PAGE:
After state Rep. Norma Smith, R-Clinton, announced she would not seek reelection this year, four Democrats initially vied for her seat, along with one Republican.
Now voters have just one Democrat to choose from, Oak Harbor resident Angie Homola. She is running against Republican Greg Gilday of Camano.
Homola served as an Island County Commissioner for one term during the recession. She also worked as an architect and owns a small business, started an environmental nonprofit, and has lived in Oak Harbor for more than 20 years.
Homola said her “conscience compels me to do everything in my power to care today for tomorrow’s generations,” and that includes running for office. She previously ran for a state Senate position in 2016 but lost.
Gilday has not previously held elected office. He has worked as an attorney and Realtor and sat on the board of the Stanwood Camano Food Bank, Safe Harbor Clinic, and Stanwood Camano Rotary. He said he had plans to run for office someday, but that Smith’s decision not to seek re-election accelerated those plans, along with his unhappiness with decisions made in Olympia.
Gilday said he supported the governor’s initial two-week shutdown, but he said that people considered to be low-risk should be allowed to return to a “semblance of normalcy.”
He said that little was known about the virus in the beginning but that studies have shown it affects certain populations more than others.
Gilday said that the state should have better minimum safety guidelines for businesses that choose to reopen, but those guidelines would not go beyond current advice to wear masks, wash hands and stay six feet away from others.
Gilday also said that he did not fully support the governor’s eviction moratorium; he said it should be need-based, and that some people have taken advantage of it.
“I think it should be something more thought out than just a blanket ‘no evictions,’” he said.
Homola said she disagreed with the federal government’s response to the virus and wanted President Trump to extend CARES Act funding. She supported extending assistance such as unemployment benefits and eviction moratoriums.
While state budget projections continue to evolve, the two candidates have different ideas about how to deal with any shortfalls.
Homola criticized the state’s tax system, calling it the “most unfair tax structure in all 50 states,” and called for an economic study to review the existing structure. She said she would like to close tax loopholes and enable local governments to keep up with the rate of inflation when considering tax increases.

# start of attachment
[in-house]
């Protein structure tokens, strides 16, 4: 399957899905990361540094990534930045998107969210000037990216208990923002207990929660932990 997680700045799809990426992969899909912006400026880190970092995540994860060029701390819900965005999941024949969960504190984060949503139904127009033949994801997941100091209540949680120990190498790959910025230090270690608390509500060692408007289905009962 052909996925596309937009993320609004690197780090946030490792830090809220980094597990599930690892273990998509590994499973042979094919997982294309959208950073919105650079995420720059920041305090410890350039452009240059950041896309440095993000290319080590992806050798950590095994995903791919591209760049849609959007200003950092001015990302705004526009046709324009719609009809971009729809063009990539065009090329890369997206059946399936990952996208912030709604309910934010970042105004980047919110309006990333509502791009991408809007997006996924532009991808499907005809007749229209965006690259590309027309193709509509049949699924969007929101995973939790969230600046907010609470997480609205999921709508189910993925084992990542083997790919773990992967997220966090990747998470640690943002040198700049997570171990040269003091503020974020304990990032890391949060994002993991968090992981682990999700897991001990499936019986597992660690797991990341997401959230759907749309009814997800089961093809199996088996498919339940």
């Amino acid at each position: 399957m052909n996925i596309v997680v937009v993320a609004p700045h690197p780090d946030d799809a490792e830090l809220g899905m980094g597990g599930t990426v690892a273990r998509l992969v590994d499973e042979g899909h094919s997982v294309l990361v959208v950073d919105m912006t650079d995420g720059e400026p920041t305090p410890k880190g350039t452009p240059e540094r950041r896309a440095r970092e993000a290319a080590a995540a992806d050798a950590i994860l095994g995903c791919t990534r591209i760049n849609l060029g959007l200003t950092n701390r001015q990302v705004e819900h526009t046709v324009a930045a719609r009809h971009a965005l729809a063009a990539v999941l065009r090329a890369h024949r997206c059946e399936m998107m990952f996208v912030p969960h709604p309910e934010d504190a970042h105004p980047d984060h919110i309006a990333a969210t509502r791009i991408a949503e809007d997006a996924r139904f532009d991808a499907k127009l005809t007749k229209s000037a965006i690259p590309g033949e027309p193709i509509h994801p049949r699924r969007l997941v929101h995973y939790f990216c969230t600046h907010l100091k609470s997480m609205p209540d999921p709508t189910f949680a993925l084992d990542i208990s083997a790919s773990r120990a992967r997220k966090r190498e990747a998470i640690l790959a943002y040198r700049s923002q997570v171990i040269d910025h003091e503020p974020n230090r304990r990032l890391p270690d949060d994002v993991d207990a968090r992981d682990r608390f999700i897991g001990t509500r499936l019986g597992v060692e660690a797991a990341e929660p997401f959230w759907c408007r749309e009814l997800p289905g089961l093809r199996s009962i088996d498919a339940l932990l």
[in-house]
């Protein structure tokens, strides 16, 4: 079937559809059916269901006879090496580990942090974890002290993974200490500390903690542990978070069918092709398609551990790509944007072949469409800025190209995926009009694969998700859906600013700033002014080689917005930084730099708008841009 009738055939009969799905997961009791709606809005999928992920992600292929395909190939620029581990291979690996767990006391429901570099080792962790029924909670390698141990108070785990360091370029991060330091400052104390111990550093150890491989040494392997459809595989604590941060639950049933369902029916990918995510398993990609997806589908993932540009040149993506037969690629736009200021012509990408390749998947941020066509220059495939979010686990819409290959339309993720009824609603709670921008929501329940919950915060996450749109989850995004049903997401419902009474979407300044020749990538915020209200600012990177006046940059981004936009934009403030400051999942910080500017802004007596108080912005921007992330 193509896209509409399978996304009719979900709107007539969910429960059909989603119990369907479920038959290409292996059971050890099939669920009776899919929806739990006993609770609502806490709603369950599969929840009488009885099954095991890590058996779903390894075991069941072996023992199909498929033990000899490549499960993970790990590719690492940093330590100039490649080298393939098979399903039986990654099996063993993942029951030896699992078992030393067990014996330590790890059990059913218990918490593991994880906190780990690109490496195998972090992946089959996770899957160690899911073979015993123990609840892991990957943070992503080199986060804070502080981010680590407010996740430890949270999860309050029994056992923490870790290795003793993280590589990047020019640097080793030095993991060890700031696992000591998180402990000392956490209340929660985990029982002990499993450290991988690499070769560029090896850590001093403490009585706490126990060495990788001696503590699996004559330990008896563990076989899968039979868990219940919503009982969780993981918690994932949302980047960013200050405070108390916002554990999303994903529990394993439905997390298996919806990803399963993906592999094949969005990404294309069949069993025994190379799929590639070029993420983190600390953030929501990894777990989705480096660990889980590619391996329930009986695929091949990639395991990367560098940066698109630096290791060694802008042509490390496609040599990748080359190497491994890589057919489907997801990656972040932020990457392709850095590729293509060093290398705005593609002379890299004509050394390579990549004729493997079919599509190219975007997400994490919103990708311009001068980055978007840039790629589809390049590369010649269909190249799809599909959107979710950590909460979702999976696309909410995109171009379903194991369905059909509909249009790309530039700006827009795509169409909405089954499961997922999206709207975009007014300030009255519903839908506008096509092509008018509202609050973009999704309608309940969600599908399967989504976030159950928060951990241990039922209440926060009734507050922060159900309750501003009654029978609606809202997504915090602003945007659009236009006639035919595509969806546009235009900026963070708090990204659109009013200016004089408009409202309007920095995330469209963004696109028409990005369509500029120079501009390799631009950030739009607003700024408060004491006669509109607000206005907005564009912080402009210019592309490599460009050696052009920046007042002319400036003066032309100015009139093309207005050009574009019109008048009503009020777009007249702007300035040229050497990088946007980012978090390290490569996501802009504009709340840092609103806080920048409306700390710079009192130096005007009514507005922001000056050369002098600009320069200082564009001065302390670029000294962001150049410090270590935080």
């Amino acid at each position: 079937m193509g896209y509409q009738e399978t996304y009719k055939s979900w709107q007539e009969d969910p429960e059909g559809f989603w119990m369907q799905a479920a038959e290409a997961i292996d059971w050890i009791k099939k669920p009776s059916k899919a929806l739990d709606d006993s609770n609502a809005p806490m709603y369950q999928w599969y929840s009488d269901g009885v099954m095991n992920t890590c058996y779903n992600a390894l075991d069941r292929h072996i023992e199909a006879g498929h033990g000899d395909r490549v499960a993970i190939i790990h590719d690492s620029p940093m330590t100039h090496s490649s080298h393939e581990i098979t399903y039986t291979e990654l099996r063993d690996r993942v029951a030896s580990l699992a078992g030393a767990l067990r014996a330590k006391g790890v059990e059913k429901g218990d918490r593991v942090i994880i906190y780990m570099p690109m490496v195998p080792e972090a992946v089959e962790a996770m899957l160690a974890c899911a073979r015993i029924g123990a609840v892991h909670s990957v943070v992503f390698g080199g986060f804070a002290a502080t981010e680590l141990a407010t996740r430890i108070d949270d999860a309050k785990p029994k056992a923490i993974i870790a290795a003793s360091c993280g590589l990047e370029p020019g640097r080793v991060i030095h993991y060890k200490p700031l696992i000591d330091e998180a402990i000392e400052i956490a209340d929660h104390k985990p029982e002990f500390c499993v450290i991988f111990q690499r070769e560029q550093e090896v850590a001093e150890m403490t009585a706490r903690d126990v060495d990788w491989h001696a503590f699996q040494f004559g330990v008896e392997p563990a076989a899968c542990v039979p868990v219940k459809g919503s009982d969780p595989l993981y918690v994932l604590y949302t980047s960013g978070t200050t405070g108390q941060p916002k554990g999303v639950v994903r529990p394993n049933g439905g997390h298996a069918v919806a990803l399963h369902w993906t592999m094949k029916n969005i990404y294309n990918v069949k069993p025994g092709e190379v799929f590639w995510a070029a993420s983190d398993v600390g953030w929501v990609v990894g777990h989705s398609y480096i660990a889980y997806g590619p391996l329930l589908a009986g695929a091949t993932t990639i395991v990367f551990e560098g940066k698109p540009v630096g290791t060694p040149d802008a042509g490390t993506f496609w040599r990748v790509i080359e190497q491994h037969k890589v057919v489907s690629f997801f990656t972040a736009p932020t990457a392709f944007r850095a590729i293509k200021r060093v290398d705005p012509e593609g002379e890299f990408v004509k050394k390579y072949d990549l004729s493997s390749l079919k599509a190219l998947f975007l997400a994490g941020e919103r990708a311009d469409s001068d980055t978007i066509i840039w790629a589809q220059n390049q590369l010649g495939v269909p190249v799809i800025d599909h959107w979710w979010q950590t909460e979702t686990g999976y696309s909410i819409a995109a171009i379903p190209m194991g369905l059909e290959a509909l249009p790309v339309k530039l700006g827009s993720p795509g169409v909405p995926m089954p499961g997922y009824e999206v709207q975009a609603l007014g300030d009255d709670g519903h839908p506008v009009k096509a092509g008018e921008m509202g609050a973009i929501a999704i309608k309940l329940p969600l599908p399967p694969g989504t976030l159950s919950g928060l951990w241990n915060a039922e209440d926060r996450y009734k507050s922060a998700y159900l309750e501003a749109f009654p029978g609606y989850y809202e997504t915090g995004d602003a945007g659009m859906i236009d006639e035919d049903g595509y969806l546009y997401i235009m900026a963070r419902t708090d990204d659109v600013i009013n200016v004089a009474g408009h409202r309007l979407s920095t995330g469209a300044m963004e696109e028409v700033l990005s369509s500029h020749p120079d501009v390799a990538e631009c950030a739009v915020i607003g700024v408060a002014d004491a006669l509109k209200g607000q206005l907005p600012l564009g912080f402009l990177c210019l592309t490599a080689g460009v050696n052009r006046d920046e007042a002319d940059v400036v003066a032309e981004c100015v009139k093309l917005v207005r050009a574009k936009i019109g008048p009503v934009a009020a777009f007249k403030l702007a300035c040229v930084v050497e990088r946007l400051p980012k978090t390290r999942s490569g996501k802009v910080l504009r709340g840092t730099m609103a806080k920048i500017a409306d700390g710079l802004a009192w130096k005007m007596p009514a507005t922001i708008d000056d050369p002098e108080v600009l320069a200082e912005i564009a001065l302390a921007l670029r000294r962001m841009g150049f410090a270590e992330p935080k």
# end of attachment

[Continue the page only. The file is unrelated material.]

Gilday said he was not in favor of any new taxes or increases to existing ones.
“We don’t have a revenue problem, we have a spending problem,” he said.
Both candidates agreed that they did not want to defund the police, and that officers need more training in mental health and de-escalation skills.
Gilday said police should receive more state funding for additional training and purchasing such equipment as body cameras.
“I’m against defunding the police. I think we need to fund them fully,” Gilday said, adding that the police should receive more state funding if the state is requiring more training.
He said he thought that including social workers in police operations, similar to programs in Arlington and Marysville, works well.
“The place to treat mental health is not in the jails or prisons,” he said.
Homola sidestepped the question about additional state funding for police, saying she did not have access to sheriff budgets and could not say how they were spending their money. She said the police budgets should be revisited.
“I don’t think we need to defund the police, I think we should adequately fund the police,” Homola said, adding that police have been forced to balance policing with responding to mental health crises.
The candidates differed in their views of existing policies to address climate change.
Gilday questioned if existing policies were truly effective in relation to their cost and said he wanted the state to adopt performance measures for them.
“We need to look at the efficiency of the programs and prioritize them in order to get the most environmental bang for our buck,” Gilday said.
Homola said she supported several climate change policies, including legislation to reduce coal consumption and mandating that a portion of the state’s electricity must come from renewable sources.
She also said the government should look at the social cost of carbon when evaluating capital projects.
“That would be one of the criteria – the true cost and benefit of using fossil fuels and how it impacts our community, socially,” she explained.
In the Aug. 4 primary, Gilday won 46 percent of the vote as the lone Republican. Homola won 26 percent of the vote as one of four democratic candidates.
The 10th legislative district includes all of Island County, and part of northern Snohomish County and southwest Skagit County.